Changing directories in bash can be tedious if you have long names or nested paths. Creating aliases or adding to the CDPATH can help, but can be improved on. Bashcd adds 6 new commands to make changing directories a bit easier. This commands use find, the locate database, the mdfind database, or other contextual information to make it easier to change to other directories.
OnPosix is a tiny library to abstract POSIX mechanisms to C++ developers. Most features offered by this library can be found either inside the Boost library or in a library compliant with the C++11 standard. Unfortunately, however, for some embedded Linux devices, these libraries cannot represent viable solutions, due to the lack of memory space (for the Boost libraries) and the lack of a new C++ compiler (e.g., on Xilinx MicroBlaze). On these platforms, the OnPosix library represents a good and cheap solution to have object-oriented POSIX mechanisms. The library offers support for threads, mutual exclusion, sockets, logging, timing, etc.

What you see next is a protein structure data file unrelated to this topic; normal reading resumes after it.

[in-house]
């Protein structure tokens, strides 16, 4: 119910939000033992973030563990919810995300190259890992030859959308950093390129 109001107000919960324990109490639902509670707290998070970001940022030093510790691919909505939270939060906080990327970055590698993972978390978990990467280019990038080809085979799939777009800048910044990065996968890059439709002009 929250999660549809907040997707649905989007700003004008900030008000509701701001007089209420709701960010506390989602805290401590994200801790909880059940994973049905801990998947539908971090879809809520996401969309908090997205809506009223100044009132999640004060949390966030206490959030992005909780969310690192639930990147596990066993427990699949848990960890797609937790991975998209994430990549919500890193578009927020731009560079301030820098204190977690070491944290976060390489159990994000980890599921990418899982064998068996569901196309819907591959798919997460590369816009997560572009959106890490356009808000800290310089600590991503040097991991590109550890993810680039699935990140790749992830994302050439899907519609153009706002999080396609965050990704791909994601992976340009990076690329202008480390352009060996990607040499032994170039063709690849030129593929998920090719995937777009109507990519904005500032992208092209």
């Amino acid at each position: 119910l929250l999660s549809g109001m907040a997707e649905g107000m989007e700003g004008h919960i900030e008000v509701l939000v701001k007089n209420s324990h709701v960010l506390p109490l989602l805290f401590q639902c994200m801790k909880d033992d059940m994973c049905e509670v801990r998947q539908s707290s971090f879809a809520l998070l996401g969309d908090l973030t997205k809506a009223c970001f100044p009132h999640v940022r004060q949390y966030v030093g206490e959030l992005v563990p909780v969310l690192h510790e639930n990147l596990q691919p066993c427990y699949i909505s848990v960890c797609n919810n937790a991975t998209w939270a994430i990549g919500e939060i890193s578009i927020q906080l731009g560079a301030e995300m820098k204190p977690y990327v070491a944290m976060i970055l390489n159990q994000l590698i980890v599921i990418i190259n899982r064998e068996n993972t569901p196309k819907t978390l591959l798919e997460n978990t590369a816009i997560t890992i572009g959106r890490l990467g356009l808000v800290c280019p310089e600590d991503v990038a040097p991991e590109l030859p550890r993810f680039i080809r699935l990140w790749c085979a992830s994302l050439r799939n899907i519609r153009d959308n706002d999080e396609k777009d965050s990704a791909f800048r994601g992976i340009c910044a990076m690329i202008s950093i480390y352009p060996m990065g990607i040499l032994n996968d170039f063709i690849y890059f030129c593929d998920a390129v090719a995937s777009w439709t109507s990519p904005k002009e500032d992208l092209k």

cQRCode is a class that generates QR code images in GIF, JPEG, and PNG formats. It takes a string of information to encode and can either serve the image with the current script output or save it to a file. The size of matrix points and the error correction level parameters are configurable.
ashttpd was originally a testbed for a kernel async-sendfile patch. Today, it's just another Web server for serving static content rapidly. It differs from its competitors by storing its webroot in a database, which provides a 50% performance increase over using the operating system's VFS. It also allows precalculation of strong cache-validators (ETags).
cola is a C implementation of the COLA structure described in the paper "Cache Oblivious Streaming B-Trees" by Bender, Farach-Colton, et al. This algorithm is a drop-in replacement for B-Tree databases/indexes which performs faster on spinning disks than B-Trees do on SSD. It's asymptotically optimal in terms of data transfers to and from disk. For example, random key inserts are turned into linear sequential writes while maintaining the property which queries always require, at most, precisely log N blocks read sequentially (but not contiguously) from disk (or half that, on average).